North Korea holds the most forecastable election ever

North Korea’s state news agency reported Sunday night that elections in the country saw “99.97 per cent” turnout. While results have not yet been reported, observers are expecting a decisive victory for Kim Jong-un’s Worker’s Party. As The Telegraph reported, ballots only included one name, and voters who don’t want to cast their ballot for the pre-ordained candidate have to go to a separate polling booth and cross the name out — an extreme act of bravery and/or idiocy in a regime militaristically sensitive to sleights against its complete legitimacy.

The Pyongyang-based Korean Central News Agency described a “festive atmosphere” at polling locations, with voters “singing and dancing” as they made their way to cast their ballots.

Elections in North Korea may be a farce, but they’re hardly new. As The Telegraph explained:

Local elections have been held every four years since 1999. They are partly an effort to legitimise the use of “democratic” in the nation’s official name, the Democratic People’s Republic of Korea – with 27,390 delegates elected in the last vote, held in July 2011.

North Korea via Shutterstock

North Korea, via Shutterstock

In an attempt to create the guise of ideological pluralism in the country, the regime has established multiple political parties, which all parrot the party line. So while Kim Jong-un receives 100 percent support from the 687-seat Supreme People’s Assembly, his Worker’s Party only holds 606 of those seats.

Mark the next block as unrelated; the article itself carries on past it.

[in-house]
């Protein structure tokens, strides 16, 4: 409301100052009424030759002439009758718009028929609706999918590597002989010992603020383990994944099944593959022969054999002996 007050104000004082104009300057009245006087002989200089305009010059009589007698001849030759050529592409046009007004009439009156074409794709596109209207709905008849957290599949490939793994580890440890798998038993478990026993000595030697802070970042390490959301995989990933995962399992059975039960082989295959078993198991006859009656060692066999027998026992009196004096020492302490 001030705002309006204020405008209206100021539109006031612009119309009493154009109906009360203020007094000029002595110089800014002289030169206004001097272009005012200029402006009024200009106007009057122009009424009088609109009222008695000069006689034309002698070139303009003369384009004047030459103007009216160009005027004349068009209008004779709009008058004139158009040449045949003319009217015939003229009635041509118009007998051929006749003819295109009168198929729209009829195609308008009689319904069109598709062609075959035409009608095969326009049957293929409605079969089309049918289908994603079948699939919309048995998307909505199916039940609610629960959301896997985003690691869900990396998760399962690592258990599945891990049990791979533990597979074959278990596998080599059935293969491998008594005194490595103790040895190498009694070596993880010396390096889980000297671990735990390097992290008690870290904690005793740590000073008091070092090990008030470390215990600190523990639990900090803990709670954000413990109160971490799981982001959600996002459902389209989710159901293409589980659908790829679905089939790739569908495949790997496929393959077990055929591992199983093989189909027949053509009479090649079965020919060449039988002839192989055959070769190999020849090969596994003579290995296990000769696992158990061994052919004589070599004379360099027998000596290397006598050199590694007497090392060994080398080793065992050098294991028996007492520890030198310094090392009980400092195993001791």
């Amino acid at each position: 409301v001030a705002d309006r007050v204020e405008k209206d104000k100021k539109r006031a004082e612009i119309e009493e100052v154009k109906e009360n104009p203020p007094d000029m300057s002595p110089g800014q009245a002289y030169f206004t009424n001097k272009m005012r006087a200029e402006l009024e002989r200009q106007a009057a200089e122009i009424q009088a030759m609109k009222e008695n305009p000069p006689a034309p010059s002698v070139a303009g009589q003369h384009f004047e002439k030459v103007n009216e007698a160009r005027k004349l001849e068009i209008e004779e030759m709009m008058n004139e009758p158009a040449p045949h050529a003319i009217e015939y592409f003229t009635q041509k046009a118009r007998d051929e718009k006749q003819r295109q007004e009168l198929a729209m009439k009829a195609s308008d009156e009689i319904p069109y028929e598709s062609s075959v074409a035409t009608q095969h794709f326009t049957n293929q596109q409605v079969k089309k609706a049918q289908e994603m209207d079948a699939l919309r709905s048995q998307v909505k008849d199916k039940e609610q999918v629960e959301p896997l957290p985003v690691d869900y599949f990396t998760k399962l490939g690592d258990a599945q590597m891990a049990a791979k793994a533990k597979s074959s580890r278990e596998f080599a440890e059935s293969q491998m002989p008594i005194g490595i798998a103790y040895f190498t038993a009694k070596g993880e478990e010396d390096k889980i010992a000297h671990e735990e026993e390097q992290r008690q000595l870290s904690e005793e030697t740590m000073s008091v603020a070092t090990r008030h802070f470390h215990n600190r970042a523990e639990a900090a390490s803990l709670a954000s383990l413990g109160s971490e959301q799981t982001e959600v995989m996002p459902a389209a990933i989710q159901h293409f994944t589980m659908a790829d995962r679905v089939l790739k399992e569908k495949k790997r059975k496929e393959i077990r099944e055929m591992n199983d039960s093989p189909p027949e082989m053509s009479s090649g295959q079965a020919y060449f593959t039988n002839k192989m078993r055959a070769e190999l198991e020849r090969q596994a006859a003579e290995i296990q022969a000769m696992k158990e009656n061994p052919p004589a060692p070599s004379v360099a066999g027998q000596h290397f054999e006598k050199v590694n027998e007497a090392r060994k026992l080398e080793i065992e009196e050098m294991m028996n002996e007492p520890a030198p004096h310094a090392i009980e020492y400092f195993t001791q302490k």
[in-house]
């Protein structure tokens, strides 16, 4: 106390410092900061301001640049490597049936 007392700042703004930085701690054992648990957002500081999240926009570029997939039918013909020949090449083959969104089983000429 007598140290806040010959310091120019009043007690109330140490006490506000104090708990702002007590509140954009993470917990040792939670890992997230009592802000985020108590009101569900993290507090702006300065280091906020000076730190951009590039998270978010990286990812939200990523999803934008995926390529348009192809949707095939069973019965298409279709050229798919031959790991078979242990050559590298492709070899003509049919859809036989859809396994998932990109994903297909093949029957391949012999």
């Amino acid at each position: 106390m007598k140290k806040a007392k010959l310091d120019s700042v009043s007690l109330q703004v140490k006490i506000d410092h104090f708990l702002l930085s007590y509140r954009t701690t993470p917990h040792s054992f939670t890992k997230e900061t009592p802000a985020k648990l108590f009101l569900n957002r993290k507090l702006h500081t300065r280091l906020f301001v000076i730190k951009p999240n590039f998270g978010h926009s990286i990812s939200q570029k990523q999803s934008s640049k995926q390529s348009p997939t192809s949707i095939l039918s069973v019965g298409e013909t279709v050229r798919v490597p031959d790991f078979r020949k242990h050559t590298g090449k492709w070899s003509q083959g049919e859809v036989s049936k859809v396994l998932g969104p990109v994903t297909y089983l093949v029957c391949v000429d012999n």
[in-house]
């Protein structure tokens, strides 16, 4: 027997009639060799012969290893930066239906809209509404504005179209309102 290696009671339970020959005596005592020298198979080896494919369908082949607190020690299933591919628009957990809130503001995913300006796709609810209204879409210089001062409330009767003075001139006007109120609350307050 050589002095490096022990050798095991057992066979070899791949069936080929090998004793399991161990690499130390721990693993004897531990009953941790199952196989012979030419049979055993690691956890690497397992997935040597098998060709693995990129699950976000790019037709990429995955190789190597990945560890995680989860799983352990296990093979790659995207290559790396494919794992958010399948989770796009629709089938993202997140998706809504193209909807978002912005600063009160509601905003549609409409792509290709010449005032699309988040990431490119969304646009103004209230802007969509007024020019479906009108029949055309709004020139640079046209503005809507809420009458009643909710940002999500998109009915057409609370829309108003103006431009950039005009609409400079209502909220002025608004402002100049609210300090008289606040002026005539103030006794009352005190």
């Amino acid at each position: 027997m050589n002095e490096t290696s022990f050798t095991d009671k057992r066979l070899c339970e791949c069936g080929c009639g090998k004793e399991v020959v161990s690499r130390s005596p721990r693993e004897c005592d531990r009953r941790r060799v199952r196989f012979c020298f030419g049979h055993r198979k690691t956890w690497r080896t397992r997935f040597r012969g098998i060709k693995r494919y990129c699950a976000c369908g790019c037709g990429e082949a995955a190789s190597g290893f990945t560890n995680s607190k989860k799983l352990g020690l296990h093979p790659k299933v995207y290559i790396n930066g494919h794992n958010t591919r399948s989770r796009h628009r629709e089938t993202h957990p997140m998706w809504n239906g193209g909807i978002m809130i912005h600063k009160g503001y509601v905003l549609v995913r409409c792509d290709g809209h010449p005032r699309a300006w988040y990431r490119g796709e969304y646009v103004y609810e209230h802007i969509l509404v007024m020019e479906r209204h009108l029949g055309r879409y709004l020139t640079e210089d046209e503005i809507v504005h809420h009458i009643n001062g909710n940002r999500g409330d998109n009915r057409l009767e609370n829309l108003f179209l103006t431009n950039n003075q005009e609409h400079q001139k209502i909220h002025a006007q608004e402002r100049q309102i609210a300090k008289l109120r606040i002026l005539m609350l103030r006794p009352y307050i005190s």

Elections are also used to confirm the whereabouts of citizens.

North Korea is likely the most extreme case, but elections are fairly common practice in authoritarian regimes. As noted above, they can be used to grant the facade of legitimacy to rulers — and academic research has shown that these sham elections do in fact increase these regimes’ durability.

During the Cold War period, from 1946 to 1989, the average authoritarian regime lasted twelve years. Today, the average authoritarian regime has existed for 25 years. Additionally, dictatorships that incorporate democratic institutions into their regimes last up to seventeen years longer than those that don’t. So while the overall number of authoritarian regimes has fallen since the Cold War ended, each one is lasting longer, suggesting that the co-opting of democratic institutions could continue to undermine democratic goals for a very long time.

There are a number of reasons for this. Establishing democratic institutions can attract foreign aid, or stave off foreign criticism. It can allow the regime to manipulate electoral institutions to engineer desired outcomes, which is less likely to produce violent backlash than the use of overtly coercive force. Psychologically, people prefer a fake choice over no choice at all, and as the acceptance of liberal democratic values spreads across the globe — aided by the Internet — pseudo-democratic regimes are co-opting and capitalizing on those values in an attempt to stay a step or two ahead of their bodies politic.

Of course, this doesn’t come without a hint of irony. By adopting unfree, unfair elections, the illegitimacy of pseudo-democracies itself legitimizes the democratic project. It is an admission that, given the choice, people like to make choices for themselves. That the Supreme Leader of North Korea — a man who by the regime’s own definition is nothing short of a God — feels the need to bother with democracy would be absurd if it weren’t so damn cagey.

Jon Green graduated from Kenyon College with a B.A. in Political Science and high honors in Political Cognition. He worked as a field organizer for Congressman Tom Perriello in 2010 and a Regional Field Director for President Obama's re-election campaign in 2012. Jon writes on a number of topics, but pays especially close attention to elections, religion and political cognition. Follow him on Twitter at @_Jon_Green, and on Google+. .

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